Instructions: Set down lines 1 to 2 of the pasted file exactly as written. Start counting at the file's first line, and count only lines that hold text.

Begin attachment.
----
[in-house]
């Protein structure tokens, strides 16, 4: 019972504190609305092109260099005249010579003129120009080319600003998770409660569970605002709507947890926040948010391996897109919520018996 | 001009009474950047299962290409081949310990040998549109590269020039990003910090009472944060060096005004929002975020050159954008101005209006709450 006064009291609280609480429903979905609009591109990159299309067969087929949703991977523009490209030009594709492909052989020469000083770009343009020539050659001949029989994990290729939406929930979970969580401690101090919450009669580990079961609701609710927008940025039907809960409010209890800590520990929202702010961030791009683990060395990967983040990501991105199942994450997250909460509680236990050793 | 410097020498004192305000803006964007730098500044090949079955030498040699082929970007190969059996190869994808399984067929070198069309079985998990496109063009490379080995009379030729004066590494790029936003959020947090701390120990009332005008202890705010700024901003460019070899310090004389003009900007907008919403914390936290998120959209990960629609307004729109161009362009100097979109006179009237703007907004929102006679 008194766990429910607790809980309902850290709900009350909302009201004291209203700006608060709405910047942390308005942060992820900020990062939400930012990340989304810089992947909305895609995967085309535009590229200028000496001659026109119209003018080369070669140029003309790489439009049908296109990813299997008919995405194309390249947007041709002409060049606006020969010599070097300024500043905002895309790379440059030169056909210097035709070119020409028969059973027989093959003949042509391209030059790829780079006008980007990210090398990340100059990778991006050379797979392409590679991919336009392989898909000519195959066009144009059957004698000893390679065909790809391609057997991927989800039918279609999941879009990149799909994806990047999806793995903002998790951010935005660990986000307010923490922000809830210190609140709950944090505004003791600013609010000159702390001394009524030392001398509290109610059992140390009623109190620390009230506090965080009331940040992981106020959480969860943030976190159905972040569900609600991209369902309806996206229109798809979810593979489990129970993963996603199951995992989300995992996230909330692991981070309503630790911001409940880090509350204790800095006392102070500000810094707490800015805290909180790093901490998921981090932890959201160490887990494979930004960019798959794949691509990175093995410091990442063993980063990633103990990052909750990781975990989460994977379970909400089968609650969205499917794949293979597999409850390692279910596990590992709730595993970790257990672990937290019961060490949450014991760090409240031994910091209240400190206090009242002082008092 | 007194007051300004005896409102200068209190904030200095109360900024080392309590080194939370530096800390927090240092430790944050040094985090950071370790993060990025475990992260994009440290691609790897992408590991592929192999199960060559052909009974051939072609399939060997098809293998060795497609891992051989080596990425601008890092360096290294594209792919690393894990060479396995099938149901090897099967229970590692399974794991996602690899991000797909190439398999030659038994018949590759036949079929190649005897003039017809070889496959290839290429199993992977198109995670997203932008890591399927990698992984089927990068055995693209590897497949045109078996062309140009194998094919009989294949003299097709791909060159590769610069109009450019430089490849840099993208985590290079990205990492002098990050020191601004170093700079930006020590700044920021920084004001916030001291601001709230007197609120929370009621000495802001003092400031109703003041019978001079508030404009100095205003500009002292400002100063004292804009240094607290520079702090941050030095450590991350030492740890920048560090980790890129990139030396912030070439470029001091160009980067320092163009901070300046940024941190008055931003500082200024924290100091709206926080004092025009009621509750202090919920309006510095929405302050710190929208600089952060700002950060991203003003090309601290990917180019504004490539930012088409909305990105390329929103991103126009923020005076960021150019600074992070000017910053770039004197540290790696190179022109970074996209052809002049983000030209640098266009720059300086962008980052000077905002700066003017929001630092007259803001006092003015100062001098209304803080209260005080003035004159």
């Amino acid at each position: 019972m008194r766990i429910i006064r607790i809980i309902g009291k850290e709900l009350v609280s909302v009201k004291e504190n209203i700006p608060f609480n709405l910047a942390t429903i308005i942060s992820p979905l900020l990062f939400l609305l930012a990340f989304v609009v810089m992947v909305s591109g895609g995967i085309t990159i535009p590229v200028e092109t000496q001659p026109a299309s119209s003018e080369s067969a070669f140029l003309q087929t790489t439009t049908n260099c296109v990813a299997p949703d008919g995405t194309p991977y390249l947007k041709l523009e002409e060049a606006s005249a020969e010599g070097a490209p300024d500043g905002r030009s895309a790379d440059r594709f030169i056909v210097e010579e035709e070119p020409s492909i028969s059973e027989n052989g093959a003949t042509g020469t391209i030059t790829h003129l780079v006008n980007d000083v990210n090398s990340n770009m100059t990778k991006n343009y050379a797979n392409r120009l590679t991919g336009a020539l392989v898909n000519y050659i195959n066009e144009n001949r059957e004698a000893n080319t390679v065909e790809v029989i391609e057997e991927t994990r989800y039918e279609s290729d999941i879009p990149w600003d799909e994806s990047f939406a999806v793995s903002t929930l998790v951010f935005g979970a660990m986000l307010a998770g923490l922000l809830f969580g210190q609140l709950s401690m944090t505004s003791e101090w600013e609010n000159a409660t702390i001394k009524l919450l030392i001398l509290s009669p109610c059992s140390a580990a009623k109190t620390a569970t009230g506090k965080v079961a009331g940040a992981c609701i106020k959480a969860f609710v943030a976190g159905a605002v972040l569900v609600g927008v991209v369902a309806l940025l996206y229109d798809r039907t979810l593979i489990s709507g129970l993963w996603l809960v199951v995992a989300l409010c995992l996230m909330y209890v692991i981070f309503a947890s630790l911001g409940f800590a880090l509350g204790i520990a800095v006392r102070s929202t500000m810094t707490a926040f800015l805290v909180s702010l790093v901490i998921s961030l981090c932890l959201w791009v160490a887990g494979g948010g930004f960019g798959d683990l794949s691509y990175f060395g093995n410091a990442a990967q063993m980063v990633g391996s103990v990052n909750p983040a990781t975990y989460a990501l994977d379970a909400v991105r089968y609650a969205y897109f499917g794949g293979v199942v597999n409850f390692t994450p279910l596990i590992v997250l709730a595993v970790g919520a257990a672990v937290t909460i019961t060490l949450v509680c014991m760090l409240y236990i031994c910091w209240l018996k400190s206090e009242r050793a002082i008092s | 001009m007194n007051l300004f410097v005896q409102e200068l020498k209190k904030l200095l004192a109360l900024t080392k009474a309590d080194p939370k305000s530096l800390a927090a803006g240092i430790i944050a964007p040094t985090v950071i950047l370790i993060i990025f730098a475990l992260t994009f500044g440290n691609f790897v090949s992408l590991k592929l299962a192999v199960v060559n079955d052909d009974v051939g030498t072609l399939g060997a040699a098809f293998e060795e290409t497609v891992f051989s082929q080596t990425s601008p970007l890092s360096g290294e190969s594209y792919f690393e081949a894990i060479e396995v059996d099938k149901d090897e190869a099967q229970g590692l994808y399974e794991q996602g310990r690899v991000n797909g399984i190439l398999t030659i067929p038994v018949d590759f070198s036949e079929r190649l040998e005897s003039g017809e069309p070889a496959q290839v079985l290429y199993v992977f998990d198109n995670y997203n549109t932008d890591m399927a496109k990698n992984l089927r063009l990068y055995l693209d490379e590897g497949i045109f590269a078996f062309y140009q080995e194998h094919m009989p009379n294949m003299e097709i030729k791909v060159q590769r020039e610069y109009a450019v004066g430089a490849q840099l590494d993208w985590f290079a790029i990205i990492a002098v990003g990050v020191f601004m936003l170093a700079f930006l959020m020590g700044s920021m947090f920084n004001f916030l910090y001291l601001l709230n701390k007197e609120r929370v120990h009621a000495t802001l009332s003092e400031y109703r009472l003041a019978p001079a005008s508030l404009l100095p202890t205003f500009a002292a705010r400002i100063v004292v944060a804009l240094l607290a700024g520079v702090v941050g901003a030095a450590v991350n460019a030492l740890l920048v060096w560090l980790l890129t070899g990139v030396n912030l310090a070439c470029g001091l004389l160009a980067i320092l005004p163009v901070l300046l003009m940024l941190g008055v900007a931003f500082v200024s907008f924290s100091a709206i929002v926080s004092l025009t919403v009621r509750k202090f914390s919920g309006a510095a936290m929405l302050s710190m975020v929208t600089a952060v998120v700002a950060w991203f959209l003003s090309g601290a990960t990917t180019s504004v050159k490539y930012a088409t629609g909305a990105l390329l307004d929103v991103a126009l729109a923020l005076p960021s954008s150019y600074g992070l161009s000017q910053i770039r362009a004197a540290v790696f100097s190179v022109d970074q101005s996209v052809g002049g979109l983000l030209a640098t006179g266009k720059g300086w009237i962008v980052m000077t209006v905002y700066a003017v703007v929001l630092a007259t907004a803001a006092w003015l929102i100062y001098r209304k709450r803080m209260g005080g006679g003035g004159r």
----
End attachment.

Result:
[in-house]
């Protein structure tokens, strides 16, 4: 019972504190609305092109260099005249010579003129120009080319600003998770409660569970605002709507947890926040948010391996897109919520018996 | 001009009474950047299962290409081949310990040998549109590269020039990003910090009472944060060096005004929002975020050159954008101005209006709450 006064009291609280609480429903979905609009591109990159299309067969087929949703991977523009490209030009594709492909052989020469000083770009343009020539050659001949029989994990290729939406929930979970969580401690101090919450009669580990079961609701609710927008940025039907809960409010209890800590520990929202702010961030791009683990060395990967983040990501991105199942994450997250909460509680236990050793 | 410097020498004192305000803006964007730098500044090949079955030498040699082929970007190969059996190869994808399984067929070198069309079985998990496109063009490379080995009379030729004066590494790029936003959020947090701390120990009332005008202890705010700024901003460019070899310090004389003009900007907008919403914390936290998120959209990960629609307004729109161009362009100097979109006179009237703007907004929102006679 008194766990429910607790809980309902850290709900009350909302009201004291209203700006608060709405910047942390308005942060992820900020990062939400930012990340989304810089992947909305895609995967085309535009590229200028000496001659026109119209003018080369070669140029003309790489439009049908296109990813299997008919995405194309390249947007041709002409060049606006020969010599070097300024500043905002895309790379440059030169056909210097035709070119020409028969059973027989093959003949042509391209030059790829780079006008980007990210090398990340100059990778991006050379797979392409590679991919336009392989898909000519195959066009144009059957004698000893390679065909790809391609057997991927989800039918279609999941879009990149799909994806990047999806793995903002998790951010935005660990986000307010923490922000809830210190609140709950944090505004003791600013609010000159702390001394009524030392001398509290109610059992140390009623109190620390009230506090965080009331940040992981106020959480969860943030976190159905972040569900609600991209369902309806996206229109798809979810593979489990129970993963996603199951995992989300995992996230909330692991981070309503630790911001409940880090509350204790800095006392102070500000810094707490800015805290909180790093901490998921981090932890959201160490887990494979930004960019798959794949691509990175093995410091990442063993980063990633103990990052909750990781975990989460994977379970909400089968609650969205499917794949293979597999409850390692279910596990590992709730595993970790257990672990937290019961060490949450014991760090409240031994910091209240400190206090009242002082008092 | 007194007051300004005896409102200068209190904030200095109360900024080392309590080194939370530096800390927090240092430790944050040094985090950071370790993060990025475990992260994009440290691609790897992408590991592929192999199960060559052909009974051939072609399939060997098809293998060795497609891992051989080596990425601008890092360096290294594209792919690393894990060479396995099938149901090897099967229970590692399974794991996602690899991000797909190439398999030659038994018949590759036949079929190649005897003039017809070889496959290839290429199993992977198109995670997203932008890591399927990698992984089927990068055995693209590897497949045109078996062309140009194998094919009989294949003299097709791909060159590769610069109009450019430089490849840099993208985590290079990205990492002098990050020191601004170093700079930006020590700044920021920084004001916030001291601001709230007197609120929370009621000495802001003092400031109703003041019978001079508030404009100095205003500009002292400002100063004292804009240094607290520079702090941050030095450590991350030492740890920048560090980790890129990139030396912030070439470029001091160009980067320092163009901070300046940024941190008055931003500082200024924290100091709206926080004092025009009621509750202090919920309006510095929405302050710190929208600089952060700002950060991203003003090309601290990917180019504004490539930012088409909305990105390329929103991103126009923020005076960021150019600074992070000017910053770039004197540290790696190179022109970074996209052809002049983000030209640098266009720059300086962008980052000077905002700066003017929001630092007259803001006092003015100062001098209304803080209260005080003035004159």